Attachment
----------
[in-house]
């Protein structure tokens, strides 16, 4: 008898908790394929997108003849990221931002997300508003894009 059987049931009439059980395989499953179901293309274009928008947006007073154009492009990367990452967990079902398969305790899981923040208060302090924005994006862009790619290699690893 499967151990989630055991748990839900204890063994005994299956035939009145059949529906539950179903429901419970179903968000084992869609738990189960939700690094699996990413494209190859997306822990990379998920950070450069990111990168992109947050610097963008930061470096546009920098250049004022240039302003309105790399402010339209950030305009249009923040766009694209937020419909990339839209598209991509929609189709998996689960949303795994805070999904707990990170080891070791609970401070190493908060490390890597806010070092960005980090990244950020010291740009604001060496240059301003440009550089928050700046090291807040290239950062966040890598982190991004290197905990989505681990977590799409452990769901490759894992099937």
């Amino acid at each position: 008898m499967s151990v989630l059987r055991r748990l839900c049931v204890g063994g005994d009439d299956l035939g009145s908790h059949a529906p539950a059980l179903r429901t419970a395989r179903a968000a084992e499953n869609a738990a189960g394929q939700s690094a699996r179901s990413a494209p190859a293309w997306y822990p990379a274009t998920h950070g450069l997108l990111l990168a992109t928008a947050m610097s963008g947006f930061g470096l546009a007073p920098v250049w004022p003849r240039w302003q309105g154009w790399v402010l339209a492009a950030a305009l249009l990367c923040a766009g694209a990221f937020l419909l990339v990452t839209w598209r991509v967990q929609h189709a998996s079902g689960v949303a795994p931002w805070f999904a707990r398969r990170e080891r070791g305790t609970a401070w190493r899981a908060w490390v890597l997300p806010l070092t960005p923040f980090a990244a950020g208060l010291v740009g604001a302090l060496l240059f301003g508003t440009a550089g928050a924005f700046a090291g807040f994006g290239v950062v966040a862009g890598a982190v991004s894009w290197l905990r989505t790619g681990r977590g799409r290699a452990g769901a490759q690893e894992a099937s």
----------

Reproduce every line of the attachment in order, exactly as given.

[in-house]
């Protein structure tokens, strides 16, 4: 008898908790394929997108003849990221931002997300508003894009 059987049931009439059980395989499953179901293309274009928008947006007073154009492009990367990452967990079902398969305790899981923040208060302090924005994006862009790619290699690893 499967151990989630055991748990839900204890063994005994299956035939009145059949529906539950179903429901419970179903968000084992869609738990189960939700690094699996990413494209190859997306822990990379998920950070450069990111990168992109947050610097963008930061470096546009920098250049004022240039302003309105790399402010339209950030305009249009923040766009694209937020419909990339839209598209991509929609189709998996689960949303795994805070999904707990990170080891070791609970401070190493908060490390890597806010070092960005980090990244950020010291740009604001060496240059301003440009550089928050700046090291807040290239950062966040890598982190991004290197905990989505681990977590799409452990769901490759894992099937």
């Amino acid at each position: 008898m499967s151990v989630l059987r055991r748990l839900c049931v204890g063994g005994d009439d299956l035939g009145s908790h059949a529906p539950a059980l179903r429901t419970a395989r179903a968000a084992e499953n869609a738990a189960g394929q939700s690094a699996r179901s990413a494209p190859a293309w997306y822990p990379a274009t998920h950070g450069l997108l990111l990168a992109t928008a947050m610097s963008g947006f930061g470096l546009a007073p920098v250049w004022p003849r240039w302003q309105g154009w790399v402010l339209a492009a950030a305009l249009l990367c923040a766009g694209a990221f937020l419909l990339v990452t839209w598209r991509v967990q929609h189709a998996s079902g689960v949303a795994p931002w805070f999904a707990r398969r990170e080891r070791g305790t609970a401070w190493r899981a908060w490390v890597l997300p806010l070092t960005p923040f980090a990244a950020g208060l010291v740009g604001a302090l060496l240059f301003g508003t440009a550089g928050a924005f700046a090291g807040f994006g290239v950062v966040a862009g890598a982190v991004s894009w290197l905990r989505t790619g681990r977590g799409r290699a452990g769901a490759q690893e894992a099937s």